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Showing posts from September, 2013

Rachel Spinelli Punched Me in the Face

Rachel Spinelli Punched Me in the Face
By Paul Acampora
Roaring Book Press, 2011
Audience: All Teens

Source: Library

From Goodreads:
Zachary's mom just up and disappeared from their home in Copper Lake, Colorado. The good news is that Zachary and his dad are trying to move on, and Falls, Connecticut is just the place for a fresh start. With the help of a new friend, Rachel, and her brother Teddy, Zachary is learning about new beginnings, the power of forgiveness, and the quirky people that make life interesting.

I just finished this one, and it felt a little thin to me. It didn't hurt the story, though. It made it a good, quick read for reluctant readers. I think the characters could have been developed more and that everything happened really quickly - which is different from the books I usually read. It's good to read different styles, and I'm glad I did because now I recommend something for younger readers, also. Also, it had some super funny scenes. Enjoy!

Dirty Little Secret

Dirty Little Secret
By Jennifer Echols
MTV Books, 2013
Audience: Older Teens
Source: E-Galley

So this one was a little disappointing to me. Jennifer Echols usually has more oomph. This was more tame than her others. Dirty Little Secret was her love letter to country music more than it was a dramatic romance. I didn't feel the country music love 100% (it was all well-known stuff - nothing the hard core fans would know and no one else) and I didn't feel the romance 100% either. It was like she should have focused on one or the other, because both are so powerful that there isn't room in one book for both. Also, it didn't help that I didn't like the boy very much.

I did like the ending and what Bailey learned and how she evolved throughout the novel. Cool ending, too.

Also, the title will have this stuck in your head:

From Goodreads:
Bailey wasn’t always a wild child and the black sheep of her family. She used to play fiddle and tour the music circuit with her sister,…

Readers' Roundtable: Books that Changed Your Life

Hosted by  Read Your Bookcase and  Pink Polka Dot Book Blog

Books that changed your life

These are some of the books that transitioned me from chapter books to TEEN!

I read this one no less than five times. I LOVED IT! My absolute favorite teen novel, and the reason that I am stuck.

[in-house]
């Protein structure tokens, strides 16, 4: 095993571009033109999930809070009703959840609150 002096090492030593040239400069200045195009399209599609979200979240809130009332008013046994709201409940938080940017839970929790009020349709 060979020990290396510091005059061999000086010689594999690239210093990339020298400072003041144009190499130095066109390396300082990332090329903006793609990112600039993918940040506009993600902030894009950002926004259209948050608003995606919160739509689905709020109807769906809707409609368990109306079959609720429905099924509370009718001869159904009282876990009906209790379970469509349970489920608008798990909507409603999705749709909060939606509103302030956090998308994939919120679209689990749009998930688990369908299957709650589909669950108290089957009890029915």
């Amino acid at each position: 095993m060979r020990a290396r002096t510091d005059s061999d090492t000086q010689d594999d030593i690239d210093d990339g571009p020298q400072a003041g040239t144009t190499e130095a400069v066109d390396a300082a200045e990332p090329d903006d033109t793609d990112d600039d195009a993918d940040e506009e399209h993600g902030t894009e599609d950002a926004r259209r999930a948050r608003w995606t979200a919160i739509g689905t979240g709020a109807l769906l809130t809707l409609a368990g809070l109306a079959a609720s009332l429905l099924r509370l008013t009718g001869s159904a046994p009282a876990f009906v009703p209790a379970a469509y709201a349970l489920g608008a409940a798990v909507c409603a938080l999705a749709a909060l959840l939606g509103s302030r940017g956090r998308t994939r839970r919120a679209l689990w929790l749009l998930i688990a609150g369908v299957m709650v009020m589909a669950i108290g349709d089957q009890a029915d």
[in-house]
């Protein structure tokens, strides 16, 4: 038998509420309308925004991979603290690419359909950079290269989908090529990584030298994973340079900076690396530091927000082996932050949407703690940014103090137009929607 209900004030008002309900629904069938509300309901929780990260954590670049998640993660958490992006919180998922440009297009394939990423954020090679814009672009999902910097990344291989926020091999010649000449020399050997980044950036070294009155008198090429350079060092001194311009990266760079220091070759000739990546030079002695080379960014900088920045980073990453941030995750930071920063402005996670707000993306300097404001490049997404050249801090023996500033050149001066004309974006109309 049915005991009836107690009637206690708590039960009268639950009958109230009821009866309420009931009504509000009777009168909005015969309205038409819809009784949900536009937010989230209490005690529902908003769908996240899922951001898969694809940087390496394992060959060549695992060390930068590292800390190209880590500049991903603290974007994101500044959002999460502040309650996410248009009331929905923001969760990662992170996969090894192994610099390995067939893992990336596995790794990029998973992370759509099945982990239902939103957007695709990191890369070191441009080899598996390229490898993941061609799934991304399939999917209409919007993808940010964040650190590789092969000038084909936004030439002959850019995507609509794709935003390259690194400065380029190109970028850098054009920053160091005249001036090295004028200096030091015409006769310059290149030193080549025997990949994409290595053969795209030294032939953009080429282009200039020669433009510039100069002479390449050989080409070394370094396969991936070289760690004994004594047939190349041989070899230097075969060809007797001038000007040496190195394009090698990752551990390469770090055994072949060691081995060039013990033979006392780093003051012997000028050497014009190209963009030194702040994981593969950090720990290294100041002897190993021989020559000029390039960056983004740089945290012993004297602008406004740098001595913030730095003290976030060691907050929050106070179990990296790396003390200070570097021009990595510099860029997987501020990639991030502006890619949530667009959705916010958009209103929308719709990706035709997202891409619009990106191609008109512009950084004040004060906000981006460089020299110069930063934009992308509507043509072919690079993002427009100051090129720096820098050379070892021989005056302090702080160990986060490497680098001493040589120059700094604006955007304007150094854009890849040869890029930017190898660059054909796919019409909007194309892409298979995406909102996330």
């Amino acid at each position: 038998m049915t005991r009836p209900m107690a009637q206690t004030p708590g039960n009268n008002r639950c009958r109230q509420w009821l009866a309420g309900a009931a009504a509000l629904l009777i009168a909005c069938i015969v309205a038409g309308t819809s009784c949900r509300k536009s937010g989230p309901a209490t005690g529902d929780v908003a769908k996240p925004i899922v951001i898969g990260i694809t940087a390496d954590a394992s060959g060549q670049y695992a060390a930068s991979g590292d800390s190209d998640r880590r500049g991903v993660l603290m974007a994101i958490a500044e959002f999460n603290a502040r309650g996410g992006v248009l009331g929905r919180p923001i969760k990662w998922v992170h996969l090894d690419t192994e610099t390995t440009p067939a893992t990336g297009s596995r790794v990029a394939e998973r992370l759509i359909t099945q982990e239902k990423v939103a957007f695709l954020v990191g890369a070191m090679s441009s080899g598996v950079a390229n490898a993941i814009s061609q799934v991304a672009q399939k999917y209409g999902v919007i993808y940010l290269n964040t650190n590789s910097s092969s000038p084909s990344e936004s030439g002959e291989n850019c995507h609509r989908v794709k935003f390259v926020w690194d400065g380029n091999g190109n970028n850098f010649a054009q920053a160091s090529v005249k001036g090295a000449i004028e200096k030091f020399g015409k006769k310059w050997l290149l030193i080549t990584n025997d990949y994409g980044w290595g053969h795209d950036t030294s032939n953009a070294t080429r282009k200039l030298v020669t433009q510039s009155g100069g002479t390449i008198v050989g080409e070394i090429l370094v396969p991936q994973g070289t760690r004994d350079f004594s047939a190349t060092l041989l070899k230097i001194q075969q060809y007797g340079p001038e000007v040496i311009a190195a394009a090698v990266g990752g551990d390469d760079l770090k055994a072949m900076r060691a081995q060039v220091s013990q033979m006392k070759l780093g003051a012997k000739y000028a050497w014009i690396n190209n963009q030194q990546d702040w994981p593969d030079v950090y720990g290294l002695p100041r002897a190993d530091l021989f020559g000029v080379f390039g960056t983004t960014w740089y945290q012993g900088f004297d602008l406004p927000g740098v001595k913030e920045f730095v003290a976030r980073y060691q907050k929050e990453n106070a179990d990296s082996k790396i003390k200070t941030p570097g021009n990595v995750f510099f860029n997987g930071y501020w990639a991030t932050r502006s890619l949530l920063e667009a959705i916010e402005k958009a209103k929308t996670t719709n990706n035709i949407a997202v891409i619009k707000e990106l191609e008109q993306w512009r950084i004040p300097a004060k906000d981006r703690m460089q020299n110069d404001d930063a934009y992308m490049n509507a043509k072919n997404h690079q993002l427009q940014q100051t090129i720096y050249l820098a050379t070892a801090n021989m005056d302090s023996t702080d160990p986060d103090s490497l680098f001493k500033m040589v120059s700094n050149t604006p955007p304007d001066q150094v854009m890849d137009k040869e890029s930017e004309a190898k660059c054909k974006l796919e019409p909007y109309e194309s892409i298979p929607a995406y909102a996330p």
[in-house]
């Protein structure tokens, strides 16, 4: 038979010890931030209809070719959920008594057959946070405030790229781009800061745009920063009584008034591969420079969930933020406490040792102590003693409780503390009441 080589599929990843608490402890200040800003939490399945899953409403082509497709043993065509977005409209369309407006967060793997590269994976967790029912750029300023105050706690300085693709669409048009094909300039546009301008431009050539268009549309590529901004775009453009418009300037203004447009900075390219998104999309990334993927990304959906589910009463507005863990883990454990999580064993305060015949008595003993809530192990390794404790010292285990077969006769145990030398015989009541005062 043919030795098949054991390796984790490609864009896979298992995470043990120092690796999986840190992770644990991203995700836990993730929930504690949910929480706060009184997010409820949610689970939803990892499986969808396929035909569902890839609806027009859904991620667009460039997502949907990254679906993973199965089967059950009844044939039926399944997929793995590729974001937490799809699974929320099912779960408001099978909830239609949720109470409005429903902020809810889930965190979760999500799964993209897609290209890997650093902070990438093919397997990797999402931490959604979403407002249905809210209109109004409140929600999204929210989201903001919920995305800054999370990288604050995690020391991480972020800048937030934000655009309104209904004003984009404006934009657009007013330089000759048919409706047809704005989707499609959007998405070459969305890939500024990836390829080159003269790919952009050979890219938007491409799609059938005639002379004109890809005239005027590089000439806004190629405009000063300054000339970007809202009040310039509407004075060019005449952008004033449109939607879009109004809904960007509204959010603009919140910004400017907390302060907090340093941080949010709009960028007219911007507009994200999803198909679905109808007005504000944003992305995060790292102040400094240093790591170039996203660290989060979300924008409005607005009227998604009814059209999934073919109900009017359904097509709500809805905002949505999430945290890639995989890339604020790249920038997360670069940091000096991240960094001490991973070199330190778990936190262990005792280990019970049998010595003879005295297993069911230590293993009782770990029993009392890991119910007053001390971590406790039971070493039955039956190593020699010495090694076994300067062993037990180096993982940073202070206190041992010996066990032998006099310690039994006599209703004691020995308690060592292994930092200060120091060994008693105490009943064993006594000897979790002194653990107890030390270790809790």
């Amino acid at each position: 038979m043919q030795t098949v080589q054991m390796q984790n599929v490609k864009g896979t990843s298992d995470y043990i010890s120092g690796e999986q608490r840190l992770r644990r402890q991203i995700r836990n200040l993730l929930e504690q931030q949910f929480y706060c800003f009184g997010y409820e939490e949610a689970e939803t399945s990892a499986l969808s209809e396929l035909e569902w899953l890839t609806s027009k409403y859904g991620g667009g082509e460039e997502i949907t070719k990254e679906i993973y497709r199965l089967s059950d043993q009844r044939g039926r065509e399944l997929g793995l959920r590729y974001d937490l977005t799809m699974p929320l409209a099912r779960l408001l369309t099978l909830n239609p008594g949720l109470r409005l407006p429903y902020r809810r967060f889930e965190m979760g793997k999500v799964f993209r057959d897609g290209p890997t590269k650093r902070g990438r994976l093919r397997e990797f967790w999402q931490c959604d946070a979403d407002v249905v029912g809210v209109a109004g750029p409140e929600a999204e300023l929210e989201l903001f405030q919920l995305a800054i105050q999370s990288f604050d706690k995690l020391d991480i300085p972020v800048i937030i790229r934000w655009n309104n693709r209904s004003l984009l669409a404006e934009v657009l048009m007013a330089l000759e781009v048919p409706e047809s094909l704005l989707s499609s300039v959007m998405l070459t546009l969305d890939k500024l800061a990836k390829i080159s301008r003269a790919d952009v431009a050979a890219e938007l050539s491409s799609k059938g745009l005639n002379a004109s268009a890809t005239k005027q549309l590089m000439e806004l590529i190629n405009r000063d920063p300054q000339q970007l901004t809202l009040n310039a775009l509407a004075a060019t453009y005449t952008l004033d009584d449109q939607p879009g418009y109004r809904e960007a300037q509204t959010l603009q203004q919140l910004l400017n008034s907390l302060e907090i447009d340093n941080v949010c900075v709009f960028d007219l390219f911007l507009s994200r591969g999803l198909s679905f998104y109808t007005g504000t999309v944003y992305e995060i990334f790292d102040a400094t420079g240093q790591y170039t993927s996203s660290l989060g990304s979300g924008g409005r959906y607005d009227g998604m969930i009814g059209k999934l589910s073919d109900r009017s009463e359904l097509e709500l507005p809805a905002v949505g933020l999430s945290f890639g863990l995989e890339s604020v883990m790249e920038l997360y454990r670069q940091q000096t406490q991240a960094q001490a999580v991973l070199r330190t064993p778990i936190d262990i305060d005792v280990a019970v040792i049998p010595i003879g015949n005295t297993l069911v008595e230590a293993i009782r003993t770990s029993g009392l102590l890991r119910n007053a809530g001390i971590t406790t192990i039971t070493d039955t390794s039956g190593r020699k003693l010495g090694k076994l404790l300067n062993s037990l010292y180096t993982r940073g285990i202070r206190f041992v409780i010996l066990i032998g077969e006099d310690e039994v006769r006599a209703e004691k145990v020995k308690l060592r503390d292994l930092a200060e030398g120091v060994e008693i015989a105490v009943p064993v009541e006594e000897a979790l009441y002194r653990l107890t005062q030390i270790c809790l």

This is the first book that I was passionate about that caught on. I had one person read it, and she told someone, and suddenly everyone at work was loving it! That had never happened to me before.

When I was a kid and too young for teen and adult, but had read everything good in Children's, this is what I read. It's why I like fantasy.

I never would have read Jane Austen if I hadn't taken a class on her in college. I'm so glad I did because I learned a lot from her. She's super cool.

This one showed me how reading outside your comfort zone can be rewarding. I heard "time travel" and thought "cheesy." But it so wasn't.

What books have changed your life? Leave a comm…

Reality Boy

Reality Boy
By A.S. King
Little, Brown Books for Young Readers, October 2013 (Expected)
Audience: Older Teens

Source: Edelweiss

This was just as amazing as ever. Thank you, A.S. King, for another amazing novel. LOVED IT. The story unwrapped like a present - you think you understood, but then more was revealed and it changed EVERYTHING. I felt the same way about Gerald as the hockey mom did. And the ending was fab. It was kind of like a dark, teenage fairy tale. Five stars. When's the next A.S. King book due out? Anyone? Anyone?

From Goodreads:
Gerald Faust knows exactly when he started feeling angry: the day his mother invited a reality television crew into his five-year-old life. Twelve years later, he’s still haunted by his rage-filled youth—which the entire world got to watch from every imaginable angle—and his anger issues have resulted in violent outbursts, zero friends, and clueless adults dumping him in the special education room at school.

Nothing is ever going to change. N…


By Vivian Vande Velde
HMH Books for Young Readers, 2013
Audience: Everyone
Source: Library

Ahhh so cute! I loved this interpretation of The Frog Prince. With retold fairy tales, they can either be a tremendous flop or amazing. This was amazing. A light, quick, funny read. The ending was perfect. I never would have thought of it!

From Goodreads:
One should be able to say of a princess “She was as good as she was beautiful,” according toThe Art of Being a Princess(third revised edition), which the almost-thirteen-year-old Princess Imogene is supposed to be reading. Not feeling particularly good, or all that beautiful, she heads for a nearby pond, where, unfortunately, a talking frog tricks her into kissing him. No prince appears, as one might expect. Instead, the princess turns into a frog herself! Thus launches a funny, wonderfully spun fractured fairy tale in which Imogene wonders if she will be forever frogified.

Bookish Buys: Important Library Days

Bookish Buys

Talk Like a Pirate Day September 19, 2013

Banned Book Week September 22-28, 2013

Deceived Blog Tour and Giveaway

Blog Tour Interview